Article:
A man’s years of trouble breathing through his nose turned out to have a much stranger explanation than anyone could have imagined. His doctors, in a paper out this week, describe finding a tooth poking through his nasal cavity. Thankfully, the wayward chomper was removed with no complications, and the man’s stuffy symptoms went away.
The study on the nose tooth was published in the New England Journal of Medicine. According to the report, a 38-year-old man had visited an ear, nose, throat clinic at Mount Sinai in New York with complaints of difficulty breathing through his right nostril—a problem that had been going on for several years at that point.
Physical examination revealed a deviated septum (the cartilage in the middle that separates one nostril from the other, which can get displaced for various reasons), along with some kind of bony obstruction and a two-centimeter-long tear towards the back of the septum. When they looked closer using a rhinoscope—basically a camera attached to a tube—they found a “hard, nontender, white mass” sticking out of the floor of the nostril. And when they ran a CT scan, they clearly identified what this mass was: a tooth growing where it shouldn’t have been. You can click here to view moderately unsettling medical images of the tooth.
In anatomical terms, the man had an ectopic tooth, ectopic being a catch-all term for the abnormal placement of a body part. Ectopic teeth can happen for several reasons. Sometimes, our permanent adult teeth can grow out, or erupt, in an unusual path. Other times, the process of replacing our baby teeth doesn’t go quite right and a baby tooth ends up being pushed out by its adult counterpart, but doesn’t fall out as expected and just stays in our mouth, albeit in a very awkward position. Or, an extra tooth could spontaneously appear even in adulthood. The doctors don’t offer an explanation as to how this man’s stray tooth formed, but whatever the cause, genetics are considered a risk factor for the condition.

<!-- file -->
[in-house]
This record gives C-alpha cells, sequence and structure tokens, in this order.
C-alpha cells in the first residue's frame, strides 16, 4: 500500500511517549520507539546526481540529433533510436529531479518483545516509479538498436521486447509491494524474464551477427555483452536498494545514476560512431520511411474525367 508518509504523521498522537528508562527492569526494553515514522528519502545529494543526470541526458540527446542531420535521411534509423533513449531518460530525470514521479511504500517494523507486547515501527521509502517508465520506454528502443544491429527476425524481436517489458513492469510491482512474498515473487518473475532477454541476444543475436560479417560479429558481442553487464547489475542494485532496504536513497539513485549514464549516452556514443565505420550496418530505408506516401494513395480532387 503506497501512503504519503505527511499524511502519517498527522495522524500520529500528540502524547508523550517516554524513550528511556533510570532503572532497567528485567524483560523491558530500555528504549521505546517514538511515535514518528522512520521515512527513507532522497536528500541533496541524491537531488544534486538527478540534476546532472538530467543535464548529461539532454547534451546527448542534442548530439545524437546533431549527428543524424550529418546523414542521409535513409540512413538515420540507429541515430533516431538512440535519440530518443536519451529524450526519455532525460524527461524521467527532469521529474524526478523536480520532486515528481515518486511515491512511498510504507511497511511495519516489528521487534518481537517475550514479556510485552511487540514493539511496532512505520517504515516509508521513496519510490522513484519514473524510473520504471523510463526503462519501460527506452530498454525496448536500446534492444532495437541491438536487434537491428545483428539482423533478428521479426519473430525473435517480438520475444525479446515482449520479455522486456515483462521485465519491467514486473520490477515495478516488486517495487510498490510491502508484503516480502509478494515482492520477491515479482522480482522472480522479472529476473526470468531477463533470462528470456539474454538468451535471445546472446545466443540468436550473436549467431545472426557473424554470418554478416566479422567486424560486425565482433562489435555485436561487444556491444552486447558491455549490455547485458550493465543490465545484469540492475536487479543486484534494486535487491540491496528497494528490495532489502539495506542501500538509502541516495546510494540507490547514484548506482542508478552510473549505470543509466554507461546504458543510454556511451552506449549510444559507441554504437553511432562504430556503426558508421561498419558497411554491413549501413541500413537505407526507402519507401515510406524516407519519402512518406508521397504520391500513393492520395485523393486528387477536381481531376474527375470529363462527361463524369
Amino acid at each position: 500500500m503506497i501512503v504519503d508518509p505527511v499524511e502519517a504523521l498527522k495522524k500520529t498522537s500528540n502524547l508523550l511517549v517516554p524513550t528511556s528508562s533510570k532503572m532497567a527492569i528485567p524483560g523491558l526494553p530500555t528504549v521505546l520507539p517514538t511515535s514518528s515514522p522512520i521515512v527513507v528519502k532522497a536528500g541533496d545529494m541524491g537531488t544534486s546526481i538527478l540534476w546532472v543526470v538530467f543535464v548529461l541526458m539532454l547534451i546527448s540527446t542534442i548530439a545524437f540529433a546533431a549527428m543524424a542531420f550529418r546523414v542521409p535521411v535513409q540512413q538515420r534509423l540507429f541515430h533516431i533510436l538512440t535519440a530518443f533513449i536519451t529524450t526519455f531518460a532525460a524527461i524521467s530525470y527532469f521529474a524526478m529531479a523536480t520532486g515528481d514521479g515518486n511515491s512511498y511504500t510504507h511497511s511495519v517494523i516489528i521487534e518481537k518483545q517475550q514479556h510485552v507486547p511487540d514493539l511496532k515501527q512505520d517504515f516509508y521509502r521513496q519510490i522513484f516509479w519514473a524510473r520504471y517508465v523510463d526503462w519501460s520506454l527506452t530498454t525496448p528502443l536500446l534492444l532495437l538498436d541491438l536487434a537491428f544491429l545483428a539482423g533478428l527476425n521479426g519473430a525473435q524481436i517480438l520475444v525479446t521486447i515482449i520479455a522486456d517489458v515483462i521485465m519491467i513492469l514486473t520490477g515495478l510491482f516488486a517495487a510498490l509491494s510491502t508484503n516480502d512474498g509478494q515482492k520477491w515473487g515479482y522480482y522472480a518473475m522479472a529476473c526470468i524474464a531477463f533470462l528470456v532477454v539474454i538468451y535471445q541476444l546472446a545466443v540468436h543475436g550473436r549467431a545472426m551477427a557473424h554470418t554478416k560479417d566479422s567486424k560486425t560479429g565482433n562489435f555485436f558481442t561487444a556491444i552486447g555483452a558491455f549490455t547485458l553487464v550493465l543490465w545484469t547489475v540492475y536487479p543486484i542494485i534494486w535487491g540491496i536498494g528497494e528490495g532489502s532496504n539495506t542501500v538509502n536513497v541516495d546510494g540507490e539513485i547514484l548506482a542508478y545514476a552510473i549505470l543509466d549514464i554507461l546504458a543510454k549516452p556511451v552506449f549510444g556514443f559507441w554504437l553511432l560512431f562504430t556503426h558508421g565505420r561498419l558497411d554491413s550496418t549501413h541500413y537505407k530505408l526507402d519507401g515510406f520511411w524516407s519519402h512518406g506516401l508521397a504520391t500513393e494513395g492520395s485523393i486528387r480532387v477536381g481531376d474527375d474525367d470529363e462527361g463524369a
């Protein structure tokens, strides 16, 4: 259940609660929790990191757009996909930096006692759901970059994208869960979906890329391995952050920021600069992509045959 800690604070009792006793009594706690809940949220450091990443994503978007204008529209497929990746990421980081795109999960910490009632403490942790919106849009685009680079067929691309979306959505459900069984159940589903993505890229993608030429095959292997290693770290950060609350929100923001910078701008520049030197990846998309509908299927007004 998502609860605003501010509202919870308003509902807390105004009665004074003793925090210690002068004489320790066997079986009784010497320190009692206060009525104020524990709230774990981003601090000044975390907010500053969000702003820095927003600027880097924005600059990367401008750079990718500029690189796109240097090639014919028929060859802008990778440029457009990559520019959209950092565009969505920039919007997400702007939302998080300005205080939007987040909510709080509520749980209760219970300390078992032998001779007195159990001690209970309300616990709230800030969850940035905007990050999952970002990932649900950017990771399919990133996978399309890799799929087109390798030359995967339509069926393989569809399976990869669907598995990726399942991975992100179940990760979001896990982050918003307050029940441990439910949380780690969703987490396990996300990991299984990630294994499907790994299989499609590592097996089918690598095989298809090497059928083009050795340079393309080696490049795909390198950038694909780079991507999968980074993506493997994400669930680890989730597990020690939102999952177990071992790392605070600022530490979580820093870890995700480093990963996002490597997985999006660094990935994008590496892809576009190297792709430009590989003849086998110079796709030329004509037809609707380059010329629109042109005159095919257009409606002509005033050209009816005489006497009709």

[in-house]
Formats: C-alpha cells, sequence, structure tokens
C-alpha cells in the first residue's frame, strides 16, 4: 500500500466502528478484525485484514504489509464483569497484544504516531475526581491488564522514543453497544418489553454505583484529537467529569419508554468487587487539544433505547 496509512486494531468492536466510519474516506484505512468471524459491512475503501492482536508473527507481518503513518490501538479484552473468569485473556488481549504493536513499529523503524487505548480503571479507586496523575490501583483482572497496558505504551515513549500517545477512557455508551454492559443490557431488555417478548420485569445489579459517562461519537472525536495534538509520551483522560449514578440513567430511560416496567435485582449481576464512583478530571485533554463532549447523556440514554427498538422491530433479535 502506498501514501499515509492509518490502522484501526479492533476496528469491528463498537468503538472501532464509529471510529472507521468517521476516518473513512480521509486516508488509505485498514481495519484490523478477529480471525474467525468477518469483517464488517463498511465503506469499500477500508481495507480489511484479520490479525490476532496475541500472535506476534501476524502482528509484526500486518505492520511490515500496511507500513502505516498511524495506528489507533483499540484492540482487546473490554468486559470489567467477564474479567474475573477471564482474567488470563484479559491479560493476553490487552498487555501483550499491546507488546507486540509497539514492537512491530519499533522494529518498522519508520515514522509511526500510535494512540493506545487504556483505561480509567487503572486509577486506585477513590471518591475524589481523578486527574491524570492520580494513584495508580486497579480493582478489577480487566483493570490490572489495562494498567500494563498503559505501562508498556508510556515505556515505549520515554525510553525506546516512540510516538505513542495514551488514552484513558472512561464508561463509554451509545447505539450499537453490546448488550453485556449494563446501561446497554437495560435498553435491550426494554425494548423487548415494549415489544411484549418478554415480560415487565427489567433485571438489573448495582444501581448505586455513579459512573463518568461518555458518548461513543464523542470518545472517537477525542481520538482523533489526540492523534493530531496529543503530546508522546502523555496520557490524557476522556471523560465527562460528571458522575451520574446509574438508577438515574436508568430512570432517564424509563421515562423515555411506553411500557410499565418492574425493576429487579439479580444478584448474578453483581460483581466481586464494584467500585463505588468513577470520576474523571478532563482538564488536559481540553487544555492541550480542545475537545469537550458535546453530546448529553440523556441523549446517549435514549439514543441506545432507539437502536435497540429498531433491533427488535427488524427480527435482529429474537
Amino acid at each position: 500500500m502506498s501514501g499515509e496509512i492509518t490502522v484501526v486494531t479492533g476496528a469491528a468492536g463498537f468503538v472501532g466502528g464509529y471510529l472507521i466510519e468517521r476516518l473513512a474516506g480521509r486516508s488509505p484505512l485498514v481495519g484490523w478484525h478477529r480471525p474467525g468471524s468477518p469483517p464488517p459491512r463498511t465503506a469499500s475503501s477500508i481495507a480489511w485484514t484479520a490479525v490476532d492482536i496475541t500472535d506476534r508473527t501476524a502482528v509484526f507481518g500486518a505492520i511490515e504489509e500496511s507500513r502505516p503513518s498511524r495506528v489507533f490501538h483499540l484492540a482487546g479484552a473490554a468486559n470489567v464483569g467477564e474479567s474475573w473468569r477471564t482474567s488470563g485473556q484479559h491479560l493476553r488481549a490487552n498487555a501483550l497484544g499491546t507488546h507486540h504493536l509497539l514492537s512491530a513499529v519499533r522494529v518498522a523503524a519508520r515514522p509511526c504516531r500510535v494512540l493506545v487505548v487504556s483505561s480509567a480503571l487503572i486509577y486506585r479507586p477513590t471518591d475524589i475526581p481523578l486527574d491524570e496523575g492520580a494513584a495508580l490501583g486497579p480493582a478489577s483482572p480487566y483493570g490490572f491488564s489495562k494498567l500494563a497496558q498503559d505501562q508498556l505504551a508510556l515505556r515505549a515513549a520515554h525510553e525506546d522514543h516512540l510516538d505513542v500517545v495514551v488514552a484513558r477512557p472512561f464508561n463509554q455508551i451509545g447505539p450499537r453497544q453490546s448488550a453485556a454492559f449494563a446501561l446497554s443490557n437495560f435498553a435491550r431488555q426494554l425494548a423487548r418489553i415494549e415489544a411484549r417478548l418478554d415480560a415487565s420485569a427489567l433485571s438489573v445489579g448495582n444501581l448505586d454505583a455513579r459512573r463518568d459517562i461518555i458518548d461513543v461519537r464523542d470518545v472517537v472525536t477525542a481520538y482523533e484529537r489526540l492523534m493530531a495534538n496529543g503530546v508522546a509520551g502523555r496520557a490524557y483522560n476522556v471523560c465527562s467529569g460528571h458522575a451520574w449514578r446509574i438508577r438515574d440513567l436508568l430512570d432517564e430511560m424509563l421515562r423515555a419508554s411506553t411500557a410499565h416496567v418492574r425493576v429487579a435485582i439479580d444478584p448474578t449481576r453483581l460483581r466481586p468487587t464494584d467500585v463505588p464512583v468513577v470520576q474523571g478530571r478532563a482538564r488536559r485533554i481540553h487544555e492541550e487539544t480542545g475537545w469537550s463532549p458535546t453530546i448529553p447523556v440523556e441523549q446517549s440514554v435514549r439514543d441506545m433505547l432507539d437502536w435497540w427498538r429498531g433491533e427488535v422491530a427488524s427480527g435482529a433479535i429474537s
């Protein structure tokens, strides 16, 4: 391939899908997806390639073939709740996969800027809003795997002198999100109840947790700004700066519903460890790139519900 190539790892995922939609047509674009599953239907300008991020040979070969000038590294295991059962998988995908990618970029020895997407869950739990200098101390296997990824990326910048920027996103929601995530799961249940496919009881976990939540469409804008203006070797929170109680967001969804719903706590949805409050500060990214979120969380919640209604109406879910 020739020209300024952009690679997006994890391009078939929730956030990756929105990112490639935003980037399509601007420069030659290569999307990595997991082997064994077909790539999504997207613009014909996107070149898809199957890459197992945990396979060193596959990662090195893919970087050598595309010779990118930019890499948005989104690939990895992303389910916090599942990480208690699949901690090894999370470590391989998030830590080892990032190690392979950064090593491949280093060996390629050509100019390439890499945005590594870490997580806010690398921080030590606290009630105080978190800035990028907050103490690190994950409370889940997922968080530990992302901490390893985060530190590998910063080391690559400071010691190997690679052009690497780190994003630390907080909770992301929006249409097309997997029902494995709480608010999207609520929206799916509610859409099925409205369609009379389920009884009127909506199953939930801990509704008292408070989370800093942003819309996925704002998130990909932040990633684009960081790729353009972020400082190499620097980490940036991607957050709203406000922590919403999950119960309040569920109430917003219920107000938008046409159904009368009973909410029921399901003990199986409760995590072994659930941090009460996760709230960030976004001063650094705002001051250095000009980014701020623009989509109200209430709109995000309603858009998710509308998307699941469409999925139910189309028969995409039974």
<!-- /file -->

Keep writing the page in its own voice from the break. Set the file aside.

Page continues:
Ectopic teeth are thought to be rare, occurring in anywhere from 0.1% to 1% of the population. But most of the time, the unusual teeth don’t stray too far from their usual home and aren’t hard to miss. Even rarer is the sort of inverted tooth that ends up hiding in the nasal cavity, as was seen in this case. That said, there have been a few other case reports of nose teeth reported by doctors before.
Ectopic teeth don’t always need to be treated, since some might develop normally following their initial erratic eruption. Depending on their position, they can also be adjusted into their rightful place with braces or other dental procedures. But in this case, the doctors opted for a simple removal through surgery. Once removed, they confirmed its size, 14 millimeters in length, or about a half-inch. And the man’s bizarre story is ripe for sharing at his next holiday party, as it has a happy ending.
“At follow-up 3 months after surgery, the patient’s symptoms of nasal obstruction had resolved,” the authors wrote.